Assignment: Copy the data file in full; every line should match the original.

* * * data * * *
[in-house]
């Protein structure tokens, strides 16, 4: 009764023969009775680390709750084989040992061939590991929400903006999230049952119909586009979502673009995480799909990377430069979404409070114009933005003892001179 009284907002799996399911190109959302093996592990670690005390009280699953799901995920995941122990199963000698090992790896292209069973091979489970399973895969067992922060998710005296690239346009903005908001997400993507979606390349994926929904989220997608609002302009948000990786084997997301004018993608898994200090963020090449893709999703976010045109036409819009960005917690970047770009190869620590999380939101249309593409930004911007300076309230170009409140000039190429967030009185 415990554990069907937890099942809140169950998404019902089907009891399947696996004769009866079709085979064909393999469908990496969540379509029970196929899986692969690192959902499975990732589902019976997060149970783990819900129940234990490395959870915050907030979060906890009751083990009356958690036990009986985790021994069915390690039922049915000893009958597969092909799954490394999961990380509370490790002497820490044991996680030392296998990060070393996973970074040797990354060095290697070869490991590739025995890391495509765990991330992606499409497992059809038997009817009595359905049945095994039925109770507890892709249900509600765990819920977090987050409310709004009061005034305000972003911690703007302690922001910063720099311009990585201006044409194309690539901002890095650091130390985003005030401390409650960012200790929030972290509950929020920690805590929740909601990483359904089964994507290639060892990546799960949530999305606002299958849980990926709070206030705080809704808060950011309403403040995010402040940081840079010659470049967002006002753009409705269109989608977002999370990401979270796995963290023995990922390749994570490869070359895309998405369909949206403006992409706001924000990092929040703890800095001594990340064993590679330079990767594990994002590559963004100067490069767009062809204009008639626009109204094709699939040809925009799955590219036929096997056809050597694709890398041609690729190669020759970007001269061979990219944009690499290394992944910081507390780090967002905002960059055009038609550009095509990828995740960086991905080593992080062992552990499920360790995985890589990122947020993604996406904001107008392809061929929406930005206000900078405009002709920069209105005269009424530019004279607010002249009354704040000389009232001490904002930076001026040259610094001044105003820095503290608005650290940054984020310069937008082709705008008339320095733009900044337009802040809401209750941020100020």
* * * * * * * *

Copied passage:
[in-house]
């Protein structure tokens, strides 16, 4: 009764023969009775680390709750084989040992061939590991929400903006999230049952119909586009979502673009995480799909990377430069979404409070114009933005003892001179 009284907002799996399911190109959302093996592990670690005390009280699953799901995920995941122990199963000698090992790896292209069973091979489970399973895969067992922060998710005296690239346009903005908001997400993507979606390349994926929904989220997608609002302009948000990786084997997301004018993608898994200090963020090449893709999703976010045109036409819009960005917690970047770009190869620590999380939101249309593409930004911007300076309230170009409140000039190429967030009185 415990554990069907937890099942809140169950998404019902089907009891399947696996004769009866079709085979064909393999469908990496969540379509029970196929899986692969690192959902499975990732589902019976997060149970783990819900129940234990490395959870915050907030979060906890009751083990009356958690036990009986985790021994069915390690039922049915000893009958597969092909799954490394999961990380509370490790002497820490044991996680030392296998990060070393996973970074040797990354060095290697070869490991590739025995890391495509765990991330992606499409497992059809038997009817009595359905049945095994039925109770507890892709249900509600765990819920977090987050409310709004009061005034305000972003911690703007302690922001910063720099311009990585201006044409194309690539901002890095650091130390985003005030401390409650960012200790929030972290509950929020920690805590929740909601990483359904089964994507290639060892990546799960949530999305606002299958849980990926709070206030705080809704808060950011309403403040995010402040940081840079010659470049967002006002753009409705269109989608977002999370990401979270796995963290023995990922390749994570490869070359895309998405369909949206403006992409706001924000990092929040703890800095001594990340064993590679330079990767594990994002590559963004100067490069767009062809204009008639626009109204094709699939040809925009799955590219036929096997056809050597694709890398041609690729190669020759970007001269061979990219944009690499290394992944910081507390780090967002905002960059055009038609550009095509990828995740960086991905080593992080062992552990499920360790995985890589990122947020993604996406904001107008392809061929929406930005206000900078405009002709920069209105005269009424530019004279607010002249009354704040000389009232001490904002930076001026040259610094001044105003820095503290608005650290940054984020310069937008082709705008008339320095733009900044337009802040809401209750941020100020």